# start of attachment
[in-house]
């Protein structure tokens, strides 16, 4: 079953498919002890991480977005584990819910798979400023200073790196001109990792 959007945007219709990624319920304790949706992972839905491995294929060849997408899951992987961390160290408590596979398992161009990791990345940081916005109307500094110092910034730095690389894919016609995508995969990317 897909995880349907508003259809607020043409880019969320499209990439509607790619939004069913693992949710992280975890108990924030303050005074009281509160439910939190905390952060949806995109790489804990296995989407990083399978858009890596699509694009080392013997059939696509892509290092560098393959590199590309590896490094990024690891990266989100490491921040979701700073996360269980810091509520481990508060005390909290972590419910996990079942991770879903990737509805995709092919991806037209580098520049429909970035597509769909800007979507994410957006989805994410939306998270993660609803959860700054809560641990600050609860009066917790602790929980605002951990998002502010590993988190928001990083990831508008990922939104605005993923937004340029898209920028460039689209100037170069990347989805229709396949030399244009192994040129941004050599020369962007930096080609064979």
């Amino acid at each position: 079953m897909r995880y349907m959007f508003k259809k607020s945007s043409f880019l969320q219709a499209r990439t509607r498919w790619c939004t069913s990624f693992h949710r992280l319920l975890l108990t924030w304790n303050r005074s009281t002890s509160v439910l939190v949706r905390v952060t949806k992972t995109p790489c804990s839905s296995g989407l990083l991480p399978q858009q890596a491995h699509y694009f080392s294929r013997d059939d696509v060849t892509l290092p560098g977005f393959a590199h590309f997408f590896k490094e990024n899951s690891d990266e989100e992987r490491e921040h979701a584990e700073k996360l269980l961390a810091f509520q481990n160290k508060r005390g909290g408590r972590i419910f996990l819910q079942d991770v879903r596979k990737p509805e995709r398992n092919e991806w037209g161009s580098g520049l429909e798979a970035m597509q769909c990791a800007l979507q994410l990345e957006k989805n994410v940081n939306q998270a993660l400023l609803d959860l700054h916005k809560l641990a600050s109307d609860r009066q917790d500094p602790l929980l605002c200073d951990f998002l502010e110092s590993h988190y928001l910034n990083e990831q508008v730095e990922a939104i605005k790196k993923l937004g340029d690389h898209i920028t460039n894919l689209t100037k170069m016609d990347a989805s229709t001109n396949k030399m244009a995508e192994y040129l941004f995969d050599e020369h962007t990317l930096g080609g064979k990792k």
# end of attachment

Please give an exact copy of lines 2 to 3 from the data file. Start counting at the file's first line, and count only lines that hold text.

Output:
């Protein structure tokens, strides 16, 4: 079953498919002890991480977005584990819910798979400023200073790196001109990792 959007945007219709990624319920304790949706992972839905491995294929060849997408899951992987961390160290408590596979398992161009990791990345940081916005109307500094110092910034730095690389894919016609995508995969990317 897909995880349907508003259809607020043409880019969320499209990439509607790619939004069913693992949710992280975890108990924030303050005074009281509160439910939190905390952060949806995109790489804990296995989407990083399978858009890596699509694009080392013997059939696509892509290092560098393959590199590309590896490094990024690891990266989100490491921040979701700073996360269980810091509520481990508060005390909290972590419910996990079942991770879903990737509805995709092919991806037209580098520049429909970035597509769909800007979507994410957006989805994410939306998270993660609803959860700054809560641990600050609860009066917790602790929980605002951990998002502010590993988190928001990083990831508008990922939104605005993923937004340029898209920028460039689209100037170069990347989805229709396949030399244009192994040129941004050599020369962007930096080609064979």
């Amino acid at each position: 079953m897909r995880y349907m959007f508003k259809k607020s945007s043409f880019l969320q219709a499209r990439t509607r498919w790619c939004t069913s990624f693992h949710r992280l319920l975890l108990t924030w304790n303050r005074s009281t002890s509160v439910l939190v949706r905390v952060t949806k992972t995109p790489c804990s839905s296995g989407l990083l991480p399978q858009q890596a491995h699509y694009f080392s294929r013997d059939d696509v060849t892509l290092p560098g977005f393959a590199h590309f997408f590896k490094e990024n899951s690891d990266e989100e992987r490491e921040h979701a584990e700073k996360l269980l961390a810091f509520q481990n160290k508060r005390g909290g408590r972590i419910f996990l819910q079942d991770v879903r596979k990737p509805e995709r398992n092919e991806w037209g161009s580098g520049l429909e798979a970035m597509q769909c990791a800007l979507q994410l990345e957006k989805n994410v940081n939306q998270a993660l400023l609803d959860l700054h916005k809560l641990a600050s109307d609860r009066q917790d500094p602790l929980l605002c200073d951990f998002l502010e110092s590993h988190y928001l910034n990083e990831q508008v730095e990922a939104i605005k790196k993923l937004g340029d690389h898209i920028t460039n894919l689209t100037k170069m016609d990347a989805s229709t001109n396949k030399m244009a995508e192994y040129l941004f995969d050599e020369h962007t990317l930096g080609g064979k990792k």